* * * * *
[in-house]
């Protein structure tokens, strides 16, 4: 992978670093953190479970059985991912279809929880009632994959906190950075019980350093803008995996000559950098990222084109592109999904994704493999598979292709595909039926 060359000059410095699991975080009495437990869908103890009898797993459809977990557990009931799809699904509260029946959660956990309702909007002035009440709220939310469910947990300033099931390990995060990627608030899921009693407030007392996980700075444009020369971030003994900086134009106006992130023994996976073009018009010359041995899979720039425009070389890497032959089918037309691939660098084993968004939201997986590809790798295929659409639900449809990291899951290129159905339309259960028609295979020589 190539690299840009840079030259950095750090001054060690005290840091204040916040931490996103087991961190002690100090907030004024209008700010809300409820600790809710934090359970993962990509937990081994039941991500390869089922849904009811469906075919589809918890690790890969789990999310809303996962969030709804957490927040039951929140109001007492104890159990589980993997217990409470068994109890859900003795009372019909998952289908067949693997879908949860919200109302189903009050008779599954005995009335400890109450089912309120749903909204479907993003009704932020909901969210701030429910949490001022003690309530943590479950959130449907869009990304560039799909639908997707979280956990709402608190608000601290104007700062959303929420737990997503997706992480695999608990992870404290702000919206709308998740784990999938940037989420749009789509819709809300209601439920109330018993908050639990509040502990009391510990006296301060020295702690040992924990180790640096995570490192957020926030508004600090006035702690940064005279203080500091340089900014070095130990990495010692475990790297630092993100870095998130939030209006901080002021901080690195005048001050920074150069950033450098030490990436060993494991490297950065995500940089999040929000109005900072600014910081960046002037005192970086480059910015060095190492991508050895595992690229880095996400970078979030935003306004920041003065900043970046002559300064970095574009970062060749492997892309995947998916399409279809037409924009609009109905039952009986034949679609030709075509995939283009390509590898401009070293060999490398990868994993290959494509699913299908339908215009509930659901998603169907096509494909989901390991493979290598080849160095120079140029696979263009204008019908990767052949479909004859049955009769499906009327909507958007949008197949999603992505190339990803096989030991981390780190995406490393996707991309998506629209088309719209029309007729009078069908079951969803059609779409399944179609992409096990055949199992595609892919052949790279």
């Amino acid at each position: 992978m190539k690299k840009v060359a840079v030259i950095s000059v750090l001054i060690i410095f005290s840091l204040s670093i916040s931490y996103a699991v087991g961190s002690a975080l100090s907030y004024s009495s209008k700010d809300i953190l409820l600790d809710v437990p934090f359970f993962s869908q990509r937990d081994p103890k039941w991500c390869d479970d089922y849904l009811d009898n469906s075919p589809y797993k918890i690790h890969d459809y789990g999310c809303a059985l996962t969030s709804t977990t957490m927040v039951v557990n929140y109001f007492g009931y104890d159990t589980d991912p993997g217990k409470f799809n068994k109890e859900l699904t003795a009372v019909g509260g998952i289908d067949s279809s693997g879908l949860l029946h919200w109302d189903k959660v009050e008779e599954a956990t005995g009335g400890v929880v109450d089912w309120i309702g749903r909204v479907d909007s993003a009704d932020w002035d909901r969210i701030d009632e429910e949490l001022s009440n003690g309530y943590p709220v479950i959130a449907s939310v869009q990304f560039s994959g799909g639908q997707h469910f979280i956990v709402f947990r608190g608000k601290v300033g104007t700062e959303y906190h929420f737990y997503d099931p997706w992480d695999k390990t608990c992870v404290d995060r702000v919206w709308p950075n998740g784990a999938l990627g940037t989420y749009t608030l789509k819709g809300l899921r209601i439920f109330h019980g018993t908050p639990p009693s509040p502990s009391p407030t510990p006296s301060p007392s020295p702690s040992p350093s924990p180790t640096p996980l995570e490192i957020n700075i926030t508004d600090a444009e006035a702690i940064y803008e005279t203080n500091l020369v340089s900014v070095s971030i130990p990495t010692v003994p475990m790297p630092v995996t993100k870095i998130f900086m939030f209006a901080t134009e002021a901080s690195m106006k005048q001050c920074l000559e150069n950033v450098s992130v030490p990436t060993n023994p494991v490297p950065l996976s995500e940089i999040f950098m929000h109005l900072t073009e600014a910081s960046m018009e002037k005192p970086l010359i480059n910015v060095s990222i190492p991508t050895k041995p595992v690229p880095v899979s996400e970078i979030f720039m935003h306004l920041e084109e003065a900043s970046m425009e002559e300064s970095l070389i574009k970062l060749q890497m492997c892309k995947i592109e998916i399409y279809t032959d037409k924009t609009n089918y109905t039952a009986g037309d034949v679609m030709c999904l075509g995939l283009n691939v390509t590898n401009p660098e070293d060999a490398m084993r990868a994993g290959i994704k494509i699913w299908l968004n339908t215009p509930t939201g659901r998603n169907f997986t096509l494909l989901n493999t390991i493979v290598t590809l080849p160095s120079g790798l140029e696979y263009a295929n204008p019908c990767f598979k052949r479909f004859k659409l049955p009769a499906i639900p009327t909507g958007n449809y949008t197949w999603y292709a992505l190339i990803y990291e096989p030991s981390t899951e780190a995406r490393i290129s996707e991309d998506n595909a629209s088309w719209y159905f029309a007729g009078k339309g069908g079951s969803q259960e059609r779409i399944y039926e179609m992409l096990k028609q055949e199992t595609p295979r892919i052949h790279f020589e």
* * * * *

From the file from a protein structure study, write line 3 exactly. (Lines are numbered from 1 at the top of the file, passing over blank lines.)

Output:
């Amino acid at each position: 992978m190539k690299k840009v060359a840079v030259i950095s000059v750090l001054i060690i410095f005290s840091l204040s670093i916040s931490y996103a699991v087991g961190s002690a975080l100090s907030y004024s009495s209008k700010d809300i953190l409820l600790d809710v437990p934090f359970f993962s869908q990509r937990d081994p103890k039941w991500c390869d479970d089922y849904l009811d009898n469906s075919p589809y797993k918890i690790h890969d459809y789990g999310c809303a059985l996962t969030s709804t977990t957490m927040v039951v557990n929140y109001f007492g009931y104890d159990t589980d991912p993997g217990k409470f799809n068994k109890e859900l699904t003795a009372v019909g509260g998952i289908d067949s279809s693997g879908l949860l029946h919200w109302d189903k959660v009050e008779e599954a956990t005995g009335g400890v929880v109450d089912w309120i309702g749903r909204v479907d909007s993003a009704d932020w002035d909901r969210i701030d009632e429910e949490l001022s009440n003690g309530y943590p709220v479950i959130a449907s939310v869009q990304f560039s994959g799909g639908q997707h469910f979280i956990v709402f947990r608190g608000k601290v300033g104007t700062e959303y906190h929420f737990y997503d099931p997706w992480d695999k390990t608990c992870v404290d995060r702000v919206w709308p950075n998740g784990a999938l990627g940037t989420y749009t608030l789509k819709g809300l899921r209601i439920f109330h019980g018993t908050p639990p009693s509040p502990s009391p407030t510990p006296s301060p007392s020295p702690s040992p350093s924990p180790t640096p996980l995570e490192i957020n700075i926030t508004d600090a444009e006035a702690i940064y803008e005279t203080n500091l020369v340089s900014v070095s971030i130990p990495t010692v003994p475990m790297p630092v995996t993100k870095i998130f900086m939030f209006a901080t134009e002021a901080s690195m106006k005048q001050c920074l000559e150069n950033v450098s992130v030490p990436t060993n023994p494991v490297p950065l996976s995500e940089i999040f950098m929000h109005l900072t073009e600014a910081s960046m018009e002037k005192p970086l010359i480059n910015v060095s990222i190492p991508t050895k041995p595992v690229p880095v899979s996400e970078i979030f720039m935003h306004l920041e084109e003065a900043s970046m425009e002559e300064s970095l070389i574009k970062l060749q890497m492997c892309k995947i592109e998916i399409y279809t032959d037409k924009t609009n089918y109905t039952a009986g037309d034949v679609m030709c999904l075509g995939l283009n691939v390509t590898n401009p660098e070293d060999a490398m084993r990868a994993g290959i994704k494509i699913w299908l968004n339908t215009p509930t939201g659901r998603n169907f997986t096509l494909l989901n493999t390991i493979v290598t590809l080849p160095s120079g790798l140029e696979y263009a295929n204008p019908c990767f598979k052949r479909f004859k659409l049955p009769a499906i639900p009327t909507g958007n449809y949008t197949w999603y292709a992505l190339i990803y990291e096989p030991s981390t899951e780190a995406r490393i290129s996707e991309d998506n595909a629209s088309w719209y159905f029309a007729g009078k339309g069908g079951s969803q259960e059609r779409i399944y039926e179609m992409l096990k028609q055949e199992t595609p295979r892919i052949h790279f020589e």